Pyro Board and Resonance Mapping


The ability for sound to be represented in a physical form is pretty common. Our computers turn sounds from a mic into an mp3 made up of 010101010 and a similar process goes into etching onto a record or laser burning a cd. Sheet music enables a musician to recreate sounds. Those are a type of translation. Another type is something a little more literal and is more of a "transfiguration" or a literal manifestation of sounds into a physical form. 


If you put salt or sand under a speaker and then change the frequency it will arrange into different shapes - depending on the tone. One of the more interesting aspects is that it is possible through these shapes to encode sounds into a visual image. It also has implications into synthestasia and that if sounds have a direct corresponding shape(s) then it could be possible that when we see them it activates some type of subconscious understanding of them. Meaning that if you presented the various shapes in a specific order you could potentially - by looking at them in that order - mentally hear what they represent. Since these shapes are not just "Symbolic" but are created directly - they have a type of universality. So unlike, say, different languages, they are rooted in the physical laws of the universe and not subjective interpretations or depictions. It's the difference between using a word to demonstrate something or a photograph. One is an actual depiction of light and the other is more of a abstract concept. Or as Leonardo says about writing and painting: 


 "Now consider which is a closer examination of man, his name or his similitude? The name for man varies in different lands, and the form is mutated only by death. And if the poet acts through the senses by way of the ear, the painter [does so] by way of the more worthy sense of the eye. By these [comparisons] I only wish for a good painter to figure the fury of a battle, and for the poet to write something about it, and for both [of these battles] to be put before the public. You will see which will stop more viewers, which they will consider longer, which will be give more praise, and will satisfy more. Certainly the painting, a great deal more useful and beautiful, will please more." - Leonardo da Vinci

It's really interesting in itself but now it's been taken a few steps further!

These guys made a device that shows how sound waves form using fire!







Cymatics
"Cymatics (from Greek: κῦμα "wave") is the study of visible sound and vibration, a subset of modal phenomena. Typically the surface of a plate, diaphragm, or membrane is vibrated, and regions of maximum and minimum displacement are made visible in a thin coating of particles, paste, or liquid.[1] Different patterns emerge in the excitatory medium depending on the geometry of the plate and the driving frequency.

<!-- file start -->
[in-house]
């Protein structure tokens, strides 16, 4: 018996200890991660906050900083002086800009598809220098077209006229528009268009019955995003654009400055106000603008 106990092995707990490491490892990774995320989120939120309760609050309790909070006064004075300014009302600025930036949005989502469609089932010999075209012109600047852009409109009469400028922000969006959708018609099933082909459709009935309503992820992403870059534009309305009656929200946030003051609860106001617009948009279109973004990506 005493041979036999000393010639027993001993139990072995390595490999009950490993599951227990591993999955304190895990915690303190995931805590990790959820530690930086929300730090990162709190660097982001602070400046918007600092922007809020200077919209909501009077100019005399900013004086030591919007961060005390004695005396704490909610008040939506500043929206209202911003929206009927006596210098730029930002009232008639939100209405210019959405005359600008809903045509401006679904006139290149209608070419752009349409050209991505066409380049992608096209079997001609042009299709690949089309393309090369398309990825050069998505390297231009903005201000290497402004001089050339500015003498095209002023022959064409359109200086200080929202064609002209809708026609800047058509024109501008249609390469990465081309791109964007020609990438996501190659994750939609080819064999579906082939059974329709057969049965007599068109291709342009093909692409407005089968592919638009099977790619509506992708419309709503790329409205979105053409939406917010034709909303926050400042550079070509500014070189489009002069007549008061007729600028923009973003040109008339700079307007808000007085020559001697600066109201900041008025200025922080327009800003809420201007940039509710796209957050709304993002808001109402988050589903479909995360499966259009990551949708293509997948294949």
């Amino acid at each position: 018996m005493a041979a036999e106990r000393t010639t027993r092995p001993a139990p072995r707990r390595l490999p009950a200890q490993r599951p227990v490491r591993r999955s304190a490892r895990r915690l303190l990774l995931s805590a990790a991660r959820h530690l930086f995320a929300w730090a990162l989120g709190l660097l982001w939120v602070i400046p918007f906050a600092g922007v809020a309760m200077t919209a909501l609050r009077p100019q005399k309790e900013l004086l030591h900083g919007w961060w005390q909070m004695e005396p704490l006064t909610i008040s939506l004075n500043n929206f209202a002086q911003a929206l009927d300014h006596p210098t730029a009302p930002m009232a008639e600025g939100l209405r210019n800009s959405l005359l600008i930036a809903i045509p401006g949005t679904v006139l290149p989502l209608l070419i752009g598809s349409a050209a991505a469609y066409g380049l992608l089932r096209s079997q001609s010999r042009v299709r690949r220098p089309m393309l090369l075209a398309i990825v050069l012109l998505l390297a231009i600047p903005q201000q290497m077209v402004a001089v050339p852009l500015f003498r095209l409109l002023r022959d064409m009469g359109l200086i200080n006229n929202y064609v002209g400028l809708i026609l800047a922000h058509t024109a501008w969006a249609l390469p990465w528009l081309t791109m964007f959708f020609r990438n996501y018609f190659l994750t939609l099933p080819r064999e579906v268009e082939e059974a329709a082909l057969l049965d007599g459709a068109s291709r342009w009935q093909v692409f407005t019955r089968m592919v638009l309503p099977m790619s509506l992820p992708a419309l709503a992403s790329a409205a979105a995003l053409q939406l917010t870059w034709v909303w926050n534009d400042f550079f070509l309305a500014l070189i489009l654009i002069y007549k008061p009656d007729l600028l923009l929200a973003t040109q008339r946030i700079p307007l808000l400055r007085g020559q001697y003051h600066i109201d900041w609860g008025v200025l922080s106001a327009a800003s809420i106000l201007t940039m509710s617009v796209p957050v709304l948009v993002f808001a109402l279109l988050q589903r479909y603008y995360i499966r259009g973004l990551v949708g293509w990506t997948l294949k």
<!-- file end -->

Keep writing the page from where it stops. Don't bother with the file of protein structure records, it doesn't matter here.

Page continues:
The apparatus employed can be simple, such as the old Chinese spouting bowl, or Chinese singing fountain, in which copper handles are rubbed and cause the copper bottom elements to vibrate. Other examples include the Chladni Plate[2] and the CymaScope." - Link




 Rosslyn Chapel in Midlothian, Scotland - Link

It's thought that the carvings at Rosslyn Chapel demonstrate Cymantics





DIY Make your own: Link



Archaeoacoustics

This is really interesting - it's the study of how ancient ruins could have acoustic properties. Similar to how old amphitheaters were set up so that the audience could easily hear the people on stage. Or how ruins were aligned with the sun and moon on certain days - which acted like a calendar. This studies how the structures are arranged to work with sounds.

Archaeoacoustics – The Sounds of Ancient Places - Link
"Many of us like to visit the ruins of ancient monuments and temples, trying to picture what went on at these places. But it tends to be a silent movie running in our minds. Fortunately, archaeologists are at last beginning to realise that ancient people had ears, and the various soundtracks of antiquity are beginning to be investigated.




The term “archaeoacoustics” simply means the study of sound in archaeological contexts. There are two basic ways this can be done, by exploring natural sounds and acoustics at monuments and other sites, or by investigating and measuring the acoustic parameters of a place by use of electronic instrumentation."

More  about Archaeo-Acoustics: Link
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